Today everything is fast, short and to the point. We're in the age of Twitter, Facebook, texting, and channel surfing. That means when you need to present your marketing video on TV or on the web, you need to be extremely focused in your message.
In television news the official term for this is "sound bites". Sound bites have received a bad reputation with their use by politicians for canned messages. Unfortunately with the average remote interview being less than two minutes, in order to be heard you need to deliver your message quickly or...the spot is over and the camera has moved on to the next person.What Is A Sound Bite?
What exactly is a sound bite? A sound bite is a short mini story that describes who you are, what you've got going on or what you are trying to sell. It's one to three sentences long. It's also full of color, detail and contains a complete thought.
Before the phrase "sound bite" was ever used, writer Mark Twain described the concept as "a minimum of sound to a maximum of sense."
Like it or not, the reality is, the media thrives on sound bites. Anyone who wants to be invited back for a second TV interview needs to master the art of speaking in sound bites. A great marketing video can be built around a well conceived sound bite. When you are developing your marketing video for a video press release or for web video production a strong sound bite is a great place to anchor your message.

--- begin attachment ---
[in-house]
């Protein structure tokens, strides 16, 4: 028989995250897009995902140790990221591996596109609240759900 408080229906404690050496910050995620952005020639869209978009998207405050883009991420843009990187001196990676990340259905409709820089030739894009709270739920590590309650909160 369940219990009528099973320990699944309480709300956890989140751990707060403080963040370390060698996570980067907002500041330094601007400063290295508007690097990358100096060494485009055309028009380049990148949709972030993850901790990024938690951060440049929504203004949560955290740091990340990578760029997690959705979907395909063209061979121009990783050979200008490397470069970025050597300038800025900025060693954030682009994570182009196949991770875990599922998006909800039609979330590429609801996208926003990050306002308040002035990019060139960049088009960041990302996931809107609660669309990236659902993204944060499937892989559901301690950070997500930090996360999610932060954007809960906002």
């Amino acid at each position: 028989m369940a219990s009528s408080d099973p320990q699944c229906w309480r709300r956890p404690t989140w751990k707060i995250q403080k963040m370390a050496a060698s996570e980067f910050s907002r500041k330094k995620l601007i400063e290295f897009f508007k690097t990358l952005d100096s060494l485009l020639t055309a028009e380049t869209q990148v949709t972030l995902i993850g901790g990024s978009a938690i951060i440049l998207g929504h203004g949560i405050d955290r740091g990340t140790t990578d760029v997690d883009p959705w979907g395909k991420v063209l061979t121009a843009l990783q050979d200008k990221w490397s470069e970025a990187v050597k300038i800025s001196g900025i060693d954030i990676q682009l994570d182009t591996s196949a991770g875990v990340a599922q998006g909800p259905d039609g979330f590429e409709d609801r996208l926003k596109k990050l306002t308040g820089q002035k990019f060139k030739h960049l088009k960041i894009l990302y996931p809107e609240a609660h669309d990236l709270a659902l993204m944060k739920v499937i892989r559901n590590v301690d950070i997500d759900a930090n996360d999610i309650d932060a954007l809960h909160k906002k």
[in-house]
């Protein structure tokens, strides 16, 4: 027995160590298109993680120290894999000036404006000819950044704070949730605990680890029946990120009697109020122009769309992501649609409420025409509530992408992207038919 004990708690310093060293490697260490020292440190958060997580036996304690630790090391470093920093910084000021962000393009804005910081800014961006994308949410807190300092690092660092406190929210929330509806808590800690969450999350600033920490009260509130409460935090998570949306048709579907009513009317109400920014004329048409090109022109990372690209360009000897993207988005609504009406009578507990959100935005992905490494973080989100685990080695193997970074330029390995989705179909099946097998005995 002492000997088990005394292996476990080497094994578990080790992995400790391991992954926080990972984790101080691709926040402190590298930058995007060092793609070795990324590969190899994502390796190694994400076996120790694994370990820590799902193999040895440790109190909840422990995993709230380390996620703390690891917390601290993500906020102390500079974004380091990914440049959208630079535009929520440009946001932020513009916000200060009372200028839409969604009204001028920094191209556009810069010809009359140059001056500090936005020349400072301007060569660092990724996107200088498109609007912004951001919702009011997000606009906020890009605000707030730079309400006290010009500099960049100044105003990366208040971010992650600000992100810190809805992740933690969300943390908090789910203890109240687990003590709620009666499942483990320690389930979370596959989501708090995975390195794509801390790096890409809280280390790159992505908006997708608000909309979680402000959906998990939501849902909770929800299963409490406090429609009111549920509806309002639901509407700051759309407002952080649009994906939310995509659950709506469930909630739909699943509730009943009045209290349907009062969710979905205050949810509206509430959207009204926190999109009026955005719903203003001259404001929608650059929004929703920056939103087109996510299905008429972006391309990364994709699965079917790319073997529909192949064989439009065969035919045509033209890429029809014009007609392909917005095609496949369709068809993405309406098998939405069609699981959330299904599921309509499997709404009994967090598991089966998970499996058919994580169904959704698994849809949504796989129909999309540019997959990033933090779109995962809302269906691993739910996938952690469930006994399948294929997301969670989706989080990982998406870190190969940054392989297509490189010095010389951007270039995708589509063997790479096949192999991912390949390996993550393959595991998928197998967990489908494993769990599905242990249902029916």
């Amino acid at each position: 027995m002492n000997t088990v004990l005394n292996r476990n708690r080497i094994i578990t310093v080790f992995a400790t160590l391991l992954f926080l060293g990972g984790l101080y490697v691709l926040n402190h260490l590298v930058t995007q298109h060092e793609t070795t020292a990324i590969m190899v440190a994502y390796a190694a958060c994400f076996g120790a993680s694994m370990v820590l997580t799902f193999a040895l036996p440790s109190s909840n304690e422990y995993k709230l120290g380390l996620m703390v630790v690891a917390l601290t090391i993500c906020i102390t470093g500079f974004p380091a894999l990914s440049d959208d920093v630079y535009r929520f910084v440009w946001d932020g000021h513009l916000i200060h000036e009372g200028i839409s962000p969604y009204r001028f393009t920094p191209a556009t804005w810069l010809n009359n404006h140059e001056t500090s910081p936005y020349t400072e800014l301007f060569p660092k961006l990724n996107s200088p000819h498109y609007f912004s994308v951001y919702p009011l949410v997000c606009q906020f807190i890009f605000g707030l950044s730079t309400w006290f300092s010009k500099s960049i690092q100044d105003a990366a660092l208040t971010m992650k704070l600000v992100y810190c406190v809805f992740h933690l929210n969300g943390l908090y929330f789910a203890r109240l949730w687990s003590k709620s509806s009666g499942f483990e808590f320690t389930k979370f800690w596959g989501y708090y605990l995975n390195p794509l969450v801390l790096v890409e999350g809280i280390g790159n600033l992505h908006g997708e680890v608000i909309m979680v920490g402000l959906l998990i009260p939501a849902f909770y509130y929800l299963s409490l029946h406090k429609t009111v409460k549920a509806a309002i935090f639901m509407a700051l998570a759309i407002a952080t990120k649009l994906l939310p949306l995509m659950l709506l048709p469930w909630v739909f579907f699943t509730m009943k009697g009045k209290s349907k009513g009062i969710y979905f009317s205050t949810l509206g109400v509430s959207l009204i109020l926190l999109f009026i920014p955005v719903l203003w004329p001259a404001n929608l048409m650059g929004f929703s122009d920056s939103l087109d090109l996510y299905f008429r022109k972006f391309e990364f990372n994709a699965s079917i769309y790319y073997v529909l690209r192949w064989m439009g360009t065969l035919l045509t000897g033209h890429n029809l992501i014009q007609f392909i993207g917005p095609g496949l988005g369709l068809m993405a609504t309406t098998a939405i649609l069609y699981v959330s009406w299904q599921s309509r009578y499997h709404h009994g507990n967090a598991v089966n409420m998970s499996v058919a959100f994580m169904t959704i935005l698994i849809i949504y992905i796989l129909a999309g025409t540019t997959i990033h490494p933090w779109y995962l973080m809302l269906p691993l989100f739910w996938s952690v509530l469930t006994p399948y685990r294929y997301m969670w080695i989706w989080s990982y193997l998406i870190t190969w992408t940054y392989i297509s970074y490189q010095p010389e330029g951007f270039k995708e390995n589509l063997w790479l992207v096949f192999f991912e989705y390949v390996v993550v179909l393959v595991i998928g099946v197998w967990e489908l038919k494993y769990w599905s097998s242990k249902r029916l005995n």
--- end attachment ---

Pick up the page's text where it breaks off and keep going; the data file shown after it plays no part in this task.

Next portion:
A good sound bite, gets right to the point. It's a short quotable statement that can be picked up and used by itself. Media people describe it as brevity in broadcasting. Take away the unnecessary words and you have the heart of your marketing video message.Examples of Memorable Sound bites
As author Gayl Murphy says, "You gotta tell it to sell it." Which by the way is an example of a sound bite.
"The only thing we have to fear is - fear itself."
"Ask not what your country can do for you. Ask what you can do for your country."
"You can have brilliant ideas, but if you can not get them across, your ideas will not get you anywhere"
These are all great examples of sound bites. The last one is from an interview with former Chrysler Head, Lee Iacocca, a true master of the sound bite. I'm not suggesting that you would only speak in sound bites during an on camera interview. But you do want to learn how to combine your talking points with sound bites to tell your story.
Understanding what the media is looking for and crafting your sound bites, your marketing video message and your story before you go on, will make you a more sought after guest. So, sound bites are potentially the most important element in your entire marketing message.
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